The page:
You Need to Diet (Digital Detox)

Look in the mirror and maybe you don’t think you need a diet but trust me you do.

How could I possibly know this?

Because you look like me….face down and texting/Facebooking/Tweeting/Instagraming/Snapchatting away on your smart phone or tablet.

Recently, I had slight nervous breakdown/panic attack/stress event. Nothing major. No meds. No 5150 holds. I was just feeling very overwhelmed and stressed out. So I decided to shut down for the day. I zoned out and watched bad TV with my husband and dog. The next day I felt refreshed and calm.

So then I started to analyze why I wasn’t stressed out after basically wasting an entire day (if you read my blog you know I tend to over analyze). I came to the conclusion that my brain needed a re-boot.

Unlike others in the space (such as Baratunde Thurston from Fast Company) I didn’t have the intestinal fortitude to completely cut myself off from the internet. Instead, I decided to go on a diet. That’s right. A digital diet.  Like any diet I set some ground rules:

  1. Monday – Saturday I am only allowed to check the internet/blogs/social media five times a day in a twenty-four (24) hour period.
  2. Sunday – Gorge away! That’s right on Sunday I can spend as much time as I want on the internet and social media. Besides, I can’t give up Twitter on Sunday, too much NFL goodness.
  3. If I’m attending a conference it is okay to be on social media and the internet BUT I will not tweet during a session. This has always been a huge distraction for me anyway. This rule doesn’t mean I can’t tweet before or after a session. It just means that during the session my attention is on the speaker.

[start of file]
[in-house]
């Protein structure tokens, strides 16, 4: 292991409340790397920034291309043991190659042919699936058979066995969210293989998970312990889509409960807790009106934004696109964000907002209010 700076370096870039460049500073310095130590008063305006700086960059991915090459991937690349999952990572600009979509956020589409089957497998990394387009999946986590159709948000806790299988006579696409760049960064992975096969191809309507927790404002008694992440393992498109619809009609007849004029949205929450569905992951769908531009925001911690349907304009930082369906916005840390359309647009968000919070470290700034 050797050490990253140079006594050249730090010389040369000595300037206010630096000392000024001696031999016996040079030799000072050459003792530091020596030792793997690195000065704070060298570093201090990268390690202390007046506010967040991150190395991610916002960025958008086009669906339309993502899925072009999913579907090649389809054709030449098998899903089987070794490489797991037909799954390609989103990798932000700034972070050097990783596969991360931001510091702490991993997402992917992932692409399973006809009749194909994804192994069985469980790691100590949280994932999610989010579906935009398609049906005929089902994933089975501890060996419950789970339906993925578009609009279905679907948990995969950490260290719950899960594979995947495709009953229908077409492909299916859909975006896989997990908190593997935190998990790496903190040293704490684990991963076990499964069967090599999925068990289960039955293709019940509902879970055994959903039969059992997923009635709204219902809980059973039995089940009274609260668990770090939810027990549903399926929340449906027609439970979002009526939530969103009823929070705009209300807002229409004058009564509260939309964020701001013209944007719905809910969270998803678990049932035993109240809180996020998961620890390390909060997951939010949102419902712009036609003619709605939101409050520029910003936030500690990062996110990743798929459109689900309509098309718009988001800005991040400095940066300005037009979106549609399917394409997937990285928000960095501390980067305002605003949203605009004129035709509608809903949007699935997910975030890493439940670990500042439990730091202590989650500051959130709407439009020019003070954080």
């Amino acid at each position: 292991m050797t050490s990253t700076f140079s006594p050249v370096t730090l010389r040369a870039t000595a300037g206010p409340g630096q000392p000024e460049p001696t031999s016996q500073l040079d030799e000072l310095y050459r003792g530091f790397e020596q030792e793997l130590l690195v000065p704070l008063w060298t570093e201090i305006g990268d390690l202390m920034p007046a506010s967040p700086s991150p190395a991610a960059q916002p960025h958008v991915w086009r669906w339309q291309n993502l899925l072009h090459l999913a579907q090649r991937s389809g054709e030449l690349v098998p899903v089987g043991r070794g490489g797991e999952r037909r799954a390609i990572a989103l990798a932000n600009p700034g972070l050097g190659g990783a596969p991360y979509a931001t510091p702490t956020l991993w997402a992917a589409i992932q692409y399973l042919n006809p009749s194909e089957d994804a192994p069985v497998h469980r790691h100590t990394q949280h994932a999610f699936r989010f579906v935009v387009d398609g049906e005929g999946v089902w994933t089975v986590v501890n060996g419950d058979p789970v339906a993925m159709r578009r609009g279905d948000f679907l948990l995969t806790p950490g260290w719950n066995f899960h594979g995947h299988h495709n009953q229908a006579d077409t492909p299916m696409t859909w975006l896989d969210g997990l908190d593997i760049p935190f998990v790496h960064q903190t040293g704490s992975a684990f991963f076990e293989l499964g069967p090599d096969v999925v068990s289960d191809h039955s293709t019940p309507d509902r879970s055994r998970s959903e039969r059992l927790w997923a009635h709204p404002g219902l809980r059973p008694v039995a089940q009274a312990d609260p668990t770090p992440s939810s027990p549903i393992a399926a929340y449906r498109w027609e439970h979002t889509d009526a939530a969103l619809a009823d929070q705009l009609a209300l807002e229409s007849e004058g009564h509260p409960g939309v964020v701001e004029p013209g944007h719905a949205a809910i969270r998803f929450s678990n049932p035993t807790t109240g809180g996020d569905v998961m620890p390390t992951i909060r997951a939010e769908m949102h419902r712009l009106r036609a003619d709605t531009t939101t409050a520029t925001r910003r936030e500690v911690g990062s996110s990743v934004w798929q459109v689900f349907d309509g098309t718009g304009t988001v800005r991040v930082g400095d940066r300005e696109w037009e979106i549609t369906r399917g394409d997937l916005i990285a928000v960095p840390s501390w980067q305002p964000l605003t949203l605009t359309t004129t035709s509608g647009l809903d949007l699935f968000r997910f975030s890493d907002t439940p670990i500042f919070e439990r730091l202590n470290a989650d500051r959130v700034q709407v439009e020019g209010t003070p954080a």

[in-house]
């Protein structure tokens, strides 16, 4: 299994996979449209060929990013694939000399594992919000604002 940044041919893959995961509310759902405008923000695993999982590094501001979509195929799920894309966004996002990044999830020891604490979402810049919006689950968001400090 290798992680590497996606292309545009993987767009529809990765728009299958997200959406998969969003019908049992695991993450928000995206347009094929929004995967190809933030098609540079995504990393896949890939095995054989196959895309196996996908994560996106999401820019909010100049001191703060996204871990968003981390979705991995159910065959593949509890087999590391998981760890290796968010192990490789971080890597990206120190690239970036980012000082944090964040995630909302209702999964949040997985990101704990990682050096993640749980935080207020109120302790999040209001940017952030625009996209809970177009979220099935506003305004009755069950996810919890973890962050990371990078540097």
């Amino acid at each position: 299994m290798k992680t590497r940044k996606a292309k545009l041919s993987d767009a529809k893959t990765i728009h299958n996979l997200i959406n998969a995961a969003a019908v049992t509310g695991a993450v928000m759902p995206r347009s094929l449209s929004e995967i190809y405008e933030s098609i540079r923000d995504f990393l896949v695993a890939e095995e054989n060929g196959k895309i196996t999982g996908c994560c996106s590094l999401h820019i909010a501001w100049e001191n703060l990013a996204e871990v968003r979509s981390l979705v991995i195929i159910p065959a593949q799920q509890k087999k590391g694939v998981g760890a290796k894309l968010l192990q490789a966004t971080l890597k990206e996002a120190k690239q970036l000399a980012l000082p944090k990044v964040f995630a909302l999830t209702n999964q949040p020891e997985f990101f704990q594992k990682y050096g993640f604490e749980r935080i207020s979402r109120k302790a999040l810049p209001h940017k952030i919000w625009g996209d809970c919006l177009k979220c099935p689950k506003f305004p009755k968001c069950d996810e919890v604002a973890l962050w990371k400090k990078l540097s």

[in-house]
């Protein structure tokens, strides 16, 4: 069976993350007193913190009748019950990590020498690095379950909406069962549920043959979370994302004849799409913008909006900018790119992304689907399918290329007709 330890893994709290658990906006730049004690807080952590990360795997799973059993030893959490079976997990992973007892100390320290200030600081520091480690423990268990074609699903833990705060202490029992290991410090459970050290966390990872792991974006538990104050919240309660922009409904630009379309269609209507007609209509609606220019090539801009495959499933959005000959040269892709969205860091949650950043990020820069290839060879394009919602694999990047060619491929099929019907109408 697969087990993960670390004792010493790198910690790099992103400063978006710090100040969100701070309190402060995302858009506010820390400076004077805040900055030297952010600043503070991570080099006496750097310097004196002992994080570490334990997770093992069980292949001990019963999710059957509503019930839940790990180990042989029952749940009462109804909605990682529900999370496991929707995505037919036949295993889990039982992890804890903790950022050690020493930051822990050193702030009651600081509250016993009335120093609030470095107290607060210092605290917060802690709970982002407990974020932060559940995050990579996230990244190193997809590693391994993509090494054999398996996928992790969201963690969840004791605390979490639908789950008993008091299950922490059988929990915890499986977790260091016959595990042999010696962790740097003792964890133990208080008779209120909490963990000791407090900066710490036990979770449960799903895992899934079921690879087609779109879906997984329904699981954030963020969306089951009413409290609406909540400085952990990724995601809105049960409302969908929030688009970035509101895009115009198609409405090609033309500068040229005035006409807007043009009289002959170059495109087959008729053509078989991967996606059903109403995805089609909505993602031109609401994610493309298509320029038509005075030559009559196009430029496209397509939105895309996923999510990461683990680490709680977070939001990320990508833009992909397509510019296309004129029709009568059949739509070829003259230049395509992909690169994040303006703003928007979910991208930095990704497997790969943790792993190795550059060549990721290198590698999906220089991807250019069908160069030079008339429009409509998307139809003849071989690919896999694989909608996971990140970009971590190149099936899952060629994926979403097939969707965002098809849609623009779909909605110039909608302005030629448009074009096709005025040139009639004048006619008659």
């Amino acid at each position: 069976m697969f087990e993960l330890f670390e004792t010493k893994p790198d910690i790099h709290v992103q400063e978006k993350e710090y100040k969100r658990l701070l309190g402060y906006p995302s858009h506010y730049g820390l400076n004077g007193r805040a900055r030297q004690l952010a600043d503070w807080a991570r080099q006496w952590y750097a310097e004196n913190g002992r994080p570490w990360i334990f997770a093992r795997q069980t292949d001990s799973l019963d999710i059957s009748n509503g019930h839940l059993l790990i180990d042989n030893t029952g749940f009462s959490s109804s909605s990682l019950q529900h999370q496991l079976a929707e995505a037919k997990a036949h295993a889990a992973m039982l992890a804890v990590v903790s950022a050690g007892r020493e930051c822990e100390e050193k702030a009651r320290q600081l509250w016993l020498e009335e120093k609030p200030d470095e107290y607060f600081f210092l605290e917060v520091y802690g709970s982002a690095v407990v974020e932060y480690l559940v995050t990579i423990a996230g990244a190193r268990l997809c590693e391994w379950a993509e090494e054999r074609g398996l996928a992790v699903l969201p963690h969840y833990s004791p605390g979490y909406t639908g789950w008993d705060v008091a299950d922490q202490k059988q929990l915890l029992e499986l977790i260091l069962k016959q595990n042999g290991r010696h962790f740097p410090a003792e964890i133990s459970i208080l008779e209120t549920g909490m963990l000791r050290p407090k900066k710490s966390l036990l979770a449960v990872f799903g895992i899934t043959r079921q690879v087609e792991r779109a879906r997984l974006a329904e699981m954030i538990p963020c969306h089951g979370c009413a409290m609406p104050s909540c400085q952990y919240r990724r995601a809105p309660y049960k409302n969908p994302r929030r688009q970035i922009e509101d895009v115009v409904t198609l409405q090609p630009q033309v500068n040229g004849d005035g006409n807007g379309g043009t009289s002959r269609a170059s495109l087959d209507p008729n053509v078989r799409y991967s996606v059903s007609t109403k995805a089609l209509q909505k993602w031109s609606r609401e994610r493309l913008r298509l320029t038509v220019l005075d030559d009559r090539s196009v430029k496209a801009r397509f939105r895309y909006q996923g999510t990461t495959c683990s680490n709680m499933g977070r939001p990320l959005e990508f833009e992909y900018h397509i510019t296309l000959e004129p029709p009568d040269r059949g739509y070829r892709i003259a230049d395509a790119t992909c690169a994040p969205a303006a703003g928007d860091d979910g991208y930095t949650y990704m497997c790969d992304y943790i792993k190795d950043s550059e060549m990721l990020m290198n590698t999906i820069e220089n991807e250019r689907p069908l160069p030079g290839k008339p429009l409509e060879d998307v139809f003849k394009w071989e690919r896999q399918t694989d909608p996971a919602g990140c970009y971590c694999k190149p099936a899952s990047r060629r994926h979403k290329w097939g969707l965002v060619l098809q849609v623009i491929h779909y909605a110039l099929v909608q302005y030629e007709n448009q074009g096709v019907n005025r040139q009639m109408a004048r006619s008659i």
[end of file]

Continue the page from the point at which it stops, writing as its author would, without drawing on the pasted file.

I’ve been on this diet for a week now. And it is incredibly hard but it has been incredibly rewarding. Minimizing the number of times I go on the internet has been very helpful for my concentration and productivity. Without the onslaught of new blog posts and updates my brain had some time to take a breather.

I also felt less stressed and overwhelmed.  When you are constantly connected you feel like there is always something to be read, liked, tweeted or written.  You are never actually done because there will always be something more to read. I think it creates a subtle form of stress. Reducing my exposure helped me to see a much less overwhelming world.

The downside? I realized how weak I was…I won’t lie. There were a couple times I cheated. It scared me that it was difficult to cut off the internet.  I need to work on that.

This is why you need a diet. We are all oversaturated and inundated with distractions, this doesn’t help us manage the stress we are already feeling from a stressful world (job, kids, Syria, the economy). I strongly encourage you to take a break, go on a diet or even cut yourself off completely. Your brain will thank you!

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Melissa Fairman

Melissa Fairman is the author of the blog HR Remix and has five years experience working in HR. She's super awesome and has an MBA with an HR concentration from Baldwin Wallace College and a PHR certification from the HRCI institute. Connect with her on LinkedIn and Twitter at @HRRemix.

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